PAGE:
Art for a New Understanding: Native Voices, 1950s to Now
August 29, 2019 – January 12, 2020
The Nasher Museum presents Kindship & Belonging, an interactive feature on a 20-foot wall in the museum’s Great Hall, created in conjunction with the major fall exhibition, Art for a New Understanding: Native Voices, 1950s to Now.
Visitors are invited to ponder these questions and use them as a starting point to learn more about the Indigenous peoples who live and work in North Carolina.
Special thanks to our Native colleagues around North Carolina for their guidance on Kinship & Belonging: Dawn Arneach (Eastern Band of Cherokee), Danny Bell (Lumbee/Coharie), Nancy Strickland Fields (Lumbee), Jane Haladay, Mary Ann Jacobs (Lumbee), Malinda Maynor Lowery (Lumbee), Robin Swayney (Eastern Band of Cherokee) and Jenny Tone-Pah-Hote (Kiowa).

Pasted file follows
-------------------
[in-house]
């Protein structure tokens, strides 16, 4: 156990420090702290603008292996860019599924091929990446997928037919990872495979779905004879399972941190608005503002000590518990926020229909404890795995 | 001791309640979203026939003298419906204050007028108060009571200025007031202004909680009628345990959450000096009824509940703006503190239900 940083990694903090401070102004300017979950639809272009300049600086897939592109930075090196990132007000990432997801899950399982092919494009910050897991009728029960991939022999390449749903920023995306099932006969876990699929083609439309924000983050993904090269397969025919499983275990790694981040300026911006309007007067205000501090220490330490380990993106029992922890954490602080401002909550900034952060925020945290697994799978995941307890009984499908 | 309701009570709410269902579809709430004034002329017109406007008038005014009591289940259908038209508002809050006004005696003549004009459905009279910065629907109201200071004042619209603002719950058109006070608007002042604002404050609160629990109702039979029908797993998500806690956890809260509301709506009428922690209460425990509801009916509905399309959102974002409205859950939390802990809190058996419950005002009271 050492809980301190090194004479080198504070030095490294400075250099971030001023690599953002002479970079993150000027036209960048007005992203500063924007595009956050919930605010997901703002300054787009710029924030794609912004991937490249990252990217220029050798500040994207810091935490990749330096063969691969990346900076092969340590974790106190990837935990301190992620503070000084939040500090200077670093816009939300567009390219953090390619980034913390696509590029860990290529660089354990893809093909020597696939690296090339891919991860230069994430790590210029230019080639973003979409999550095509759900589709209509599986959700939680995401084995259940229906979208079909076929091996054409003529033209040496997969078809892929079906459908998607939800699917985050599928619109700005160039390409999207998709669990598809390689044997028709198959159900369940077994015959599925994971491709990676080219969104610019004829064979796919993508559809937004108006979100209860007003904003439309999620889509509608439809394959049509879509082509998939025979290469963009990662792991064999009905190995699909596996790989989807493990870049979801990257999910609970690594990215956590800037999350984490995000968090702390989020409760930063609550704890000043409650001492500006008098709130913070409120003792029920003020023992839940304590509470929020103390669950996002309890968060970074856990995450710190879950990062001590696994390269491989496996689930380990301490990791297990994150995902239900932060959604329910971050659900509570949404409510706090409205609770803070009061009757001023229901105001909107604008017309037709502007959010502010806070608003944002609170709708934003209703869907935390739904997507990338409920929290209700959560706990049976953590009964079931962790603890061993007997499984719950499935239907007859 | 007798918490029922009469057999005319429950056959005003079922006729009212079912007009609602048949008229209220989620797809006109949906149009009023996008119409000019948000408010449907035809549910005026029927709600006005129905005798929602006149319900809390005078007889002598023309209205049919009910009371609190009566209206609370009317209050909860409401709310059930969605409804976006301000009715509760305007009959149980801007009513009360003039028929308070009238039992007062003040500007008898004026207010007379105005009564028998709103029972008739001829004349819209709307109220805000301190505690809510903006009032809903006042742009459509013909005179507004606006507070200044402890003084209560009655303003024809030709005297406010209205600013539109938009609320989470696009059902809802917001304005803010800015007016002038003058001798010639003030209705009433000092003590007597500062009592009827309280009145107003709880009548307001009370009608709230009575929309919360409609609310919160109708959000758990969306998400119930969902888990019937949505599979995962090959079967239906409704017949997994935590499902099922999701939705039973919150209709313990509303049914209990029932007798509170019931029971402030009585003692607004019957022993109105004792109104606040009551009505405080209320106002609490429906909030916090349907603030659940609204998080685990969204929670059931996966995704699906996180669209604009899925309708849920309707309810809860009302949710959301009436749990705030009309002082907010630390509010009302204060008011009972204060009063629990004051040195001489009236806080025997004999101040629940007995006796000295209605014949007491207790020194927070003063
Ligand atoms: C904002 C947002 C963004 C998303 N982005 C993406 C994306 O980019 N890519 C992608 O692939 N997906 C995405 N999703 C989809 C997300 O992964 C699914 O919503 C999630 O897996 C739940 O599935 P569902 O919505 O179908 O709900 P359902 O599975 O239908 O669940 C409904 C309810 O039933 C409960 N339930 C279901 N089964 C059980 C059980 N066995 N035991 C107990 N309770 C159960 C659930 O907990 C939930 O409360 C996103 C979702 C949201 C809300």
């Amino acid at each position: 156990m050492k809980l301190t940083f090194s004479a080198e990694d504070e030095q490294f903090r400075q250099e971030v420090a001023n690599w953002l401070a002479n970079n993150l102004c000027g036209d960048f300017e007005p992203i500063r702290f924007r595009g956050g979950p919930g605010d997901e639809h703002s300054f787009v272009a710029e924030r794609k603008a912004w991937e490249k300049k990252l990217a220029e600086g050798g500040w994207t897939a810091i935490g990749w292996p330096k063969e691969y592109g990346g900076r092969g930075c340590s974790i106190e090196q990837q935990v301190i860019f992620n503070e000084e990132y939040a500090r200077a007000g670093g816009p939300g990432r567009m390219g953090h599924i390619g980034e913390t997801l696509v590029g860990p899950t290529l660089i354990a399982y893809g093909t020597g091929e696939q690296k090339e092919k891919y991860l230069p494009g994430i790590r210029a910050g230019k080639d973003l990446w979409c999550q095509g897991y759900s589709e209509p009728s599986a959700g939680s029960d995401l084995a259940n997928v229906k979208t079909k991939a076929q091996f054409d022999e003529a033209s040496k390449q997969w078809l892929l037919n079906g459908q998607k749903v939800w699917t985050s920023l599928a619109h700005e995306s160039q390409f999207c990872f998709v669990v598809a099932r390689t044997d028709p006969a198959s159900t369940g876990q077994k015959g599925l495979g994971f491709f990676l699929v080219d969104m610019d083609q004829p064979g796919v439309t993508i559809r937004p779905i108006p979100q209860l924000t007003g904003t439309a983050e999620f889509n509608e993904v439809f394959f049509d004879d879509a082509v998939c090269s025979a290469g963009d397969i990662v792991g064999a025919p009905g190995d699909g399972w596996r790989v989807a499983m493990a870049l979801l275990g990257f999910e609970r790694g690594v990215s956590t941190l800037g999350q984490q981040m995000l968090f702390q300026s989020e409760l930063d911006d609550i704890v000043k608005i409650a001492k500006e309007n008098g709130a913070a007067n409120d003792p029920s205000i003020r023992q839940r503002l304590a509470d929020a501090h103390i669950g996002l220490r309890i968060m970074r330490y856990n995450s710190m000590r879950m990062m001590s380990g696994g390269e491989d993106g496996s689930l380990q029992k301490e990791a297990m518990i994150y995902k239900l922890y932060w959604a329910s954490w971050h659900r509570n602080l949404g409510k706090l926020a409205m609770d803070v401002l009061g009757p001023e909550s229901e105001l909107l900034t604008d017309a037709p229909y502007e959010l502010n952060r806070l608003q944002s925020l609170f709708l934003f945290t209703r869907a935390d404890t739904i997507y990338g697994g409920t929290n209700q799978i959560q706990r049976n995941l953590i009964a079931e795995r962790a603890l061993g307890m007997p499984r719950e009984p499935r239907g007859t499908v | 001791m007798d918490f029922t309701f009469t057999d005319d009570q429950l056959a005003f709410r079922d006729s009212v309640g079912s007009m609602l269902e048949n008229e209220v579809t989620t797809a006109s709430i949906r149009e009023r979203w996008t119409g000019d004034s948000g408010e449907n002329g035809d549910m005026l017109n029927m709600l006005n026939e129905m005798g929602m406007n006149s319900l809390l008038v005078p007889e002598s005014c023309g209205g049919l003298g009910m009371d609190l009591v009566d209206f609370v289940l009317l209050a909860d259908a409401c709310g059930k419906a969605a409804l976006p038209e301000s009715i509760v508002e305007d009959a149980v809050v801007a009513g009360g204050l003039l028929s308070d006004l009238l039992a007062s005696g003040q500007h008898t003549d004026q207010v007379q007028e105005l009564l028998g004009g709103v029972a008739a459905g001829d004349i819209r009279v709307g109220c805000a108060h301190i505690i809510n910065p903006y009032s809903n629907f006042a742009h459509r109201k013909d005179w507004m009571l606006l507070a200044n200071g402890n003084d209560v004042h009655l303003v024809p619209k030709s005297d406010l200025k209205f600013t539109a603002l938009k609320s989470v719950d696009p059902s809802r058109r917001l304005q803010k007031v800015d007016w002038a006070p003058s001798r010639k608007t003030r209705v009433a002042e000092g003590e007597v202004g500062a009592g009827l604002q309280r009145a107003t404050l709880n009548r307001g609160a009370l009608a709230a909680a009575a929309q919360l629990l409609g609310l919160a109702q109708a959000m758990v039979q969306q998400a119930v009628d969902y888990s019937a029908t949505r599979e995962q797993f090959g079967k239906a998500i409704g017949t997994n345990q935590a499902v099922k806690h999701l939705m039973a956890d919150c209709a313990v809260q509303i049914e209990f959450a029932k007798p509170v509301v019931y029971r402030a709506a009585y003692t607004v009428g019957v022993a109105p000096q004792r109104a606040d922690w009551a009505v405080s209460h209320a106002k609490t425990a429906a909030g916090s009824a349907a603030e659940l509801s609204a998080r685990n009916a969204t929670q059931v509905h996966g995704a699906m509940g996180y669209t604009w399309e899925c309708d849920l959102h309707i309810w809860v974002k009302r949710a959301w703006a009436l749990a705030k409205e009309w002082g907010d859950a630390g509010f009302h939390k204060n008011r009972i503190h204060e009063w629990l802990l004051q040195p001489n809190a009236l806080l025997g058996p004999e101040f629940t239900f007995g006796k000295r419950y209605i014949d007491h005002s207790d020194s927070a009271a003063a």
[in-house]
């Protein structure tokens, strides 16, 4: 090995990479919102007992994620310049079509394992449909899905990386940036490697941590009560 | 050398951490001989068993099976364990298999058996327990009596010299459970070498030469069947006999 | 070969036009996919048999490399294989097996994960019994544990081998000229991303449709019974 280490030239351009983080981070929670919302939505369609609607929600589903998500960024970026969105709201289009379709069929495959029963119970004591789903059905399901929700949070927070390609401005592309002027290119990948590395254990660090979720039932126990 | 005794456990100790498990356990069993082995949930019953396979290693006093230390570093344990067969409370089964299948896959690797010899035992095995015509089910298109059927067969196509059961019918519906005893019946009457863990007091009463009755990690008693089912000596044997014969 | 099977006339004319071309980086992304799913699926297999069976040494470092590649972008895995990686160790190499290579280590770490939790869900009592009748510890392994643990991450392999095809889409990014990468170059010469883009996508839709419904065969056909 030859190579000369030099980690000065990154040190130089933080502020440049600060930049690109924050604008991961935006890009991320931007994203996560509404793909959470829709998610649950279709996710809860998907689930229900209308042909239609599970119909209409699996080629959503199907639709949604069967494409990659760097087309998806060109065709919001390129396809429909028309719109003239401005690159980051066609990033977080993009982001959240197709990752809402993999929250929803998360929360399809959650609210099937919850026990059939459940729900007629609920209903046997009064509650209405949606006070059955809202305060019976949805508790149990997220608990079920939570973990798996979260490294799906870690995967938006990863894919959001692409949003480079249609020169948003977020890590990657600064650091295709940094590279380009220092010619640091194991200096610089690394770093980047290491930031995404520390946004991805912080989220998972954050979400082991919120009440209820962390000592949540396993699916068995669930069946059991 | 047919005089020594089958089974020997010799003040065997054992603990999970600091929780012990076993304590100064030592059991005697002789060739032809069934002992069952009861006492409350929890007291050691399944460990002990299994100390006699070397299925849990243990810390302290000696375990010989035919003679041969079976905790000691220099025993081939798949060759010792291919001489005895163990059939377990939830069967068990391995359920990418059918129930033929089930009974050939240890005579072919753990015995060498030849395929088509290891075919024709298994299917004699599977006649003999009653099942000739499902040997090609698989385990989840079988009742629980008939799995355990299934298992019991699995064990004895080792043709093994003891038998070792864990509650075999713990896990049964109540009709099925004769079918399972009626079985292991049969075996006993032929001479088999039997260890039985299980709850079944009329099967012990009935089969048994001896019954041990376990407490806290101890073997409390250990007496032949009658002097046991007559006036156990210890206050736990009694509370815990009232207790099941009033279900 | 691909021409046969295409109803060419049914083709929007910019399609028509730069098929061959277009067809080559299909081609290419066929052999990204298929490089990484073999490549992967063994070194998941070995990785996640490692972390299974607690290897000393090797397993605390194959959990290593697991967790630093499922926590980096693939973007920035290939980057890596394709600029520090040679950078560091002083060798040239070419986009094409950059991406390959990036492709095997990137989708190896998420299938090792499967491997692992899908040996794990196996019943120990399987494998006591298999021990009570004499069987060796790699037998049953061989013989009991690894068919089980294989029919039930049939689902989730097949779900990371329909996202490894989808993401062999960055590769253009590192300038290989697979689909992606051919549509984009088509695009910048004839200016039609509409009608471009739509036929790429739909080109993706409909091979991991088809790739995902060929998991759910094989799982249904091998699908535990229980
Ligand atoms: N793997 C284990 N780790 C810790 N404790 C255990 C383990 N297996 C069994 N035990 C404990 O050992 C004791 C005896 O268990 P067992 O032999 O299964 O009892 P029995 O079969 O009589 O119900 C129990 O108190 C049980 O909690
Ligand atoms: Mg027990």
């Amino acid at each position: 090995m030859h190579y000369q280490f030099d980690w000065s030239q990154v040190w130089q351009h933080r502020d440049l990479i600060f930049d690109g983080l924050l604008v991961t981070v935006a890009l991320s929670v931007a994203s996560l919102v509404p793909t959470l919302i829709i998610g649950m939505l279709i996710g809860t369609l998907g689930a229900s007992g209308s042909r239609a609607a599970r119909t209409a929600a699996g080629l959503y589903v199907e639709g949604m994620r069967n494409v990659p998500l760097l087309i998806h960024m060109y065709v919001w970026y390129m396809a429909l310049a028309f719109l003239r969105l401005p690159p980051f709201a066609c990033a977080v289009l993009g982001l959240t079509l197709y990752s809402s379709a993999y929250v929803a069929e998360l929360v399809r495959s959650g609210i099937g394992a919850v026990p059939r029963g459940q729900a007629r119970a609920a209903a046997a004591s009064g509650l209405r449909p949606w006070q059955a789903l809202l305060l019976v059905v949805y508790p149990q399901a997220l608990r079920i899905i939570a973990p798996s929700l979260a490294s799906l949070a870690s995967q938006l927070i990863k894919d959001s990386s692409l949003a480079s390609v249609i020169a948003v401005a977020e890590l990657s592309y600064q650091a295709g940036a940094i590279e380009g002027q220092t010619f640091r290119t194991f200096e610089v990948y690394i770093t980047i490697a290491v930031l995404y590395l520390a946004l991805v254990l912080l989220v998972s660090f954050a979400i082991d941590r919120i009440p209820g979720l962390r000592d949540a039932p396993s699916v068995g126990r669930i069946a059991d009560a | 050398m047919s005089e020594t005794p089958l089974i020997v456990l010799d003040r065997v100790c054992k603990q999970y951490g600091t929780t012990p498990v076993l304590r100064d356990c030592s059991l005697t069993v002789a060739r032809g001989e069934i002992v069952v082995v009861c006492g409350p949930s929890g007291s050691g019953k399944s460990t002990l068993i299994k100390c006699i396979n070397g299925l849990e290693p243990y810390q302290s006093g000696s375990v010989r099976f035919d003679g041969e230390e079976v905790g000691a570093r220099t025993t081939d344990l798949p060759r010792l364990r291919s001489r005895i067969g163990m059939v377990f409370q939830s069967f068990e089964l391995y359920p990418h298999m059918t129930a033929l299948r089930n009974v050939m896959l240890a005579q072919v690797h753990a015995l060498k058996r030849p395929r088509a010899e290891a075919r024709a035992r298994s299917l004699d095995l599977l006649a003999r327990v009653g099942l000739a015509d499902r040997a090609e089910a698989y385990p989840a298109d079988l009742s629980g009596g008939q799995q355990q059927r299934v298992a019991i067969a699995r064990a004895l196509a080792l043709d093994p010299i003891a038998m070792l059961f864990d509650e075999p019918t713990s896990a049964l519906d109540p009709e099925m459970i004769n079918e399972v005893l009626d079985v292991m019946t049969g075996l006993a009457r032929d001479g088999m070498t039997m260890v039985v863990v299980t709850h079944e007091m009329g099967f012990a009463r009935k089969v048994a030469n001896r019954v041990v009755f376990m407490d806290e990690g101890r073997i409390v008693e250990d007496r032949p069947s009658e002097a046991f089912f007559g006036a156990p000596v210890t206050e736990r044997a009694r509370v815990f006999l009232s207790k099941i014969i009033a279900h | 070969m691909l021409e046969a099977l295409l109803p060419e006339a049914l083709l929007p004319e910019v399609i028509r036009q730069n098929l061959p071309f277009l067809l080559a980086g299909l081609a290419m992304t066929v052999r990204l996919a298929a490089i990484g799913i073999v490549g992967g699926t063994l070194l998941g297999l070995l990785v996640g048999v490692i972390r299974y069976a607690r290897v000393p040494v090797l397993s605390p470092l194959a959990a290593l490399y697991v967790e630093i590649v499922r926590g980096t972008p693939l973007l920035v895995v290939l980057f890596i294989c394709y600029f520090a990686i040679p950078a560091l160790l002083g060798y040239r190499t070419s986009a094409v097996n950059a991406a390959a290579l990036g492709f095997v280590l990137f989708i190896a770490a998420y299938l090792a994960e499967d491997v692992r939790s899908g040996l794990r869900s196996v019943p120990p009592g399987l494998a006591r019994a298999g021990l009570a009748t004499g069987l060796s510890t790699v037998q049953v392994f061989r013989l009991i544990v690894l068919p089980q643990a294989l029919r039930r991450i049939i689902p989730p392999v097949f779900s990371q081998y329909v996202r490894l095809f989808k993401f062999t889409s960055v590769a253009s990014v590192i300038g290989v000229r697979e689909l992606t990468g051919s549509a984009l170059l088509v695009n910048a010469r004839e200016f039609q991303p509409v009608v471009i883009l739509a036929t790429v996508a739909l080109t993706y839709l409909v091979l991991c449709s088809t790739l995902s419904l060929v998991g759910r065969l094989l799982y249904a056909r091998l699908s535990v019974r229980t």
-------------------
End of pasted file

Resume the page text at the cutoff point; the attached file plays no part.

ANSWER: North Carolina is home to the largest Indigenous population in the eastern United States.
ANSWER: 122,110, according to the most recent U.S. Census data
ANSWER: More than 12,000 years
ANSWER: One – The Eastern Band of Cherokee Indians
ANSWER: Seven – Coharie, Haliwa-Saponi, Lumbee, Meherrin, Occaneechi Band of the Saponi, Sappony and Waccamaw Siouan. The Eastern Band of Cherokee Indians is the only federally recognized tribe in North Carolina.
ANSWER: The Cherokee Industrial School
ANSWER: The Lumbee Tribe of North Carolina has more than 55,000 members.
ANSWER: Robeson County
ANSWER: The Cherokee Nation
ANSWER: The North Carolina curriculum teaches the history of Native American peoples in the 4th grade. However, in tribal communities the education continues daily.
ANSWER: Turtle Island is a Native American and First Nations name for the Earth or North America.
The health and safety of our community is our top priority. In accordance with Duke University, the museum is closed to visitors until further notice. The café and store are closed. Find updates and the latest information on Duke’s Coronavirus Response website.